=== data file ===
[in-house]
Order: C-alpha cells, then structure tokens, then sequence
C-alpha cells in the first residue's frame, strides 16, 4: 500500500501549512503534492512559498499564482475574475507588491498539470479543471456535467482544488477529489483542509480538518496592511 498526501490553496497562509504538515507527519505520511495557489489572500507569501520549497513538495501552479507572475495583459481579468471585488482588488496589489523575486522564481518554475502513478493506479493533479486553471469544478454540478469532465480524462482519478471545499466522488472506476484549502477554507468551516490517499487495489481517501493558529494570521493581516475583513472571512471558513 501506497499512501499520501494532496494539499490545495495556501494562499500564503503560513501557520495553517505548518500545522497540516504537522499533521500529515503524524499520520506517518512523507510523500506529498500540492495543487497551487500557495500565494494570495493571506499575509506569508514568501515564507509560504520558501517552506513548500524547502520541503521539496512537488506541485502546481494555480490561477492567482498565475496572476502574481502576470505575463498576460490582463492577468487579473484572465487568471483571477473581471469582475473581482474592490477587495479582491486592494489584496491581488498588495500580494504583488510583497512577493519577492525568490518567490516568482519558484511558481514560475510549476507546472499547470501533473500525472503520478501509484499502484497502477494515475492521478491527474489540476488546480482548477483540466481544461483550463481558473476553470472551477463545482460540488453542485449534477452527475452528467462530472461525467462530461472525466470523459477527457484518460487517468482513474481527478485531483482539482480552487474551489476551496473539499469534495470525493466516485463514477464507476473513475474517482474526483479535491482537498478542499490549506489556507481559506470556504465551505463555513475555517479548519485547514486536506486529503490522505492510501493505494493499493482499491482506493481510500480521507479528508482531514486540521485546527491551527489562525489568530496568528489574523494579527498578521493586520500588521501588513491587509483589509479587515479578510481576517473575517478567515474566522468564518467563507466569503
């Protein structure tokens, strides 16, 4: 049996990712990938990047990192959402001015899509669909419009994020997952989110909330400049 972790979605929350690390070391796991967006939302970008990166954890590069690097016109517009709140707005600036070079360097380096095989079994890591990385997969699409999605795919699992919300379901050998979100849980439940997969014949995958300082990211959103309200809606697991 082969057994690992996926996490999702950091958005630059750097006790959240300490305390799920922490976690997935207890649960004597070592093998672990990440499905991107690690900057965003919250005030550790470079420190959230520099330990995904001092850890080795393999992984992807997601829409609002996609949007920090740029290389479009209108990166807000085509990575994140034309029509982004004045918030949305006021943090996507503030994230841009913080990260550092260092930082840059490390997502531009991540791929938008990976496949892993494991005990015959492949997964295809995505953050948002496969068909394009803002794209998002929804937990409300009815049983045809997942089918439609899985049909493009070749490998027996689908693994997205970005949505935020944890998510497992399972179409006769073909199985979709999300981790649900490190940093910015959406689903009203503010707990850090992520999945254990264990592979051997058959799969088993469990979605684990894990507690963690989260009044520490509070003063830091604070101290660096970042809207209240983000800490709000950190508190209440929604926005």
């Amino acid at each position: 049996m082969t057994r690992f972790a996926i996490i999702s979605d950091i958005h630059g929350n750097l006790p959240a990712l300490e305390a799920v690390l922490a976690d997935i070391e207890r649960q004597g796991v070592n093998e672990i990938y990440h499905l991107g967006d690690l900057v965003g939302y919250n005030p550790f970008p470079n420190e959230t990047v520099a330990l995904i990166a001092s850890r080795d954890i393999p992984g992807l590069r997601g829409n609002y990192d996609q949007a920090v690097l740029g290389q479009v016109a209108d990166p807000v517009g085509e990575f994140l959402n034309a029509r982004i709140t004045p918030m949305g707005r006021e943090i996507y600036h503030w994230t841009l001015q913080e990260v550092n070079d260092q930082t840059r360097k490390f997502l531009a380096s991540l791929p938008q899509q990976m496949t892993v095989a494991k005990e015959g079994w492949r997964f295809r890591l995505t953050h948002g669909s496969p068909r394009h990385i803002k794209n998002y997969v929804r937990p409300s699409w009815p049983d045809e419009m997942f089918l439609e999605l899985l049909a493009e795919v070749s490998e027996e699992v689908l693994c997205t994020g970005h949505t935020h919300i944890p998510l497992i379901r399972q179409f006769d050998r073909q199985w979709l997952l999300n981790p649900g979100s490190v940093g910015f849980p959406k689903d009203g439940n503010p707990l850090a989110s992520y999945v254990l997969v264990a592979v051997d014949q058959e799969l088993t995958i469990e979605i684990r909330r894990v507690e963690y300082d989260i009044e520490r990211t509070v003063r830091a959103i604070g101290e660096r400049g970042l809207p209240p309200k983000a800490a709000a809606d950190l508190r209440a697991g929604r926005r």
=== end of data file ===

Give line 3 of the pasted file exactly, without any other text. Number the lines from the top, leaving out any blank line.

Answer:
C-alpha cells in the first residue's frame, strides 16, 4: 500500500501549512503534492512559498499564482475574475507588491498539470479543471456535467482544488477529489483542509480538518496592511 498526501490553496497562509504538515507527519505520511495557489489572500507569501520549497513538495501552479507572475495583459481579468471585488482588488496589489523575486522564481518554475502513478493506479493533479486553471469544478454540478469532465480524462482519478471545499466522488472506476484549502477554507468551516490517499487495489481517501493558529494570521493581516475583513472571512471558513 501506497499512501499520501494532496494539499490545495495556501494562499500564503503560513501557520495553517505548518500545522497540516504537522499533521500529515503524524499520520506517518512523507510523500506529498500540492495543487497551487500557495500565494494570495493571506499575509506569508514568501515564507509560504520558501517552506513548500524547502520541503521539496512537488506541485502546481494555480490561477492567482498565475496572476502574481502576470505575463498576460490582463492577468487579473484572465487568471483571477473581471469582475473581482474592490477587495479582491486592494489584496491581488498588495500580494504583488510583497512577493519577492525568490518567490516568482519558484511558481514560475510549476507546472499547470501533473500525472503520478501509484499502484497502477494515475492521478491527474489540476488546480482548477483540466481544461483550463481558473476553470472551477463545482460540488453542485449534477452527475452528467462530472461525467462530461472525466470523459477527457484518460487517468482513474481527478485531483482539482480552487474551489476551496473539499469534495470525493466516485463514477464507476473513475474517482474526483479535491482537498478542499490549506489556507481559506470556504465551505463555513475555517479548519485547514486536506486529503490522505492510501493505494493499493482499491482506493481510500480521507479528508482531514486540521485546527491551527489562525489568530496568528489574523494579527498578521493586520500588521501588513491587509483589509479587515479578510481576517473575517478567515474566522468564518467563507466569503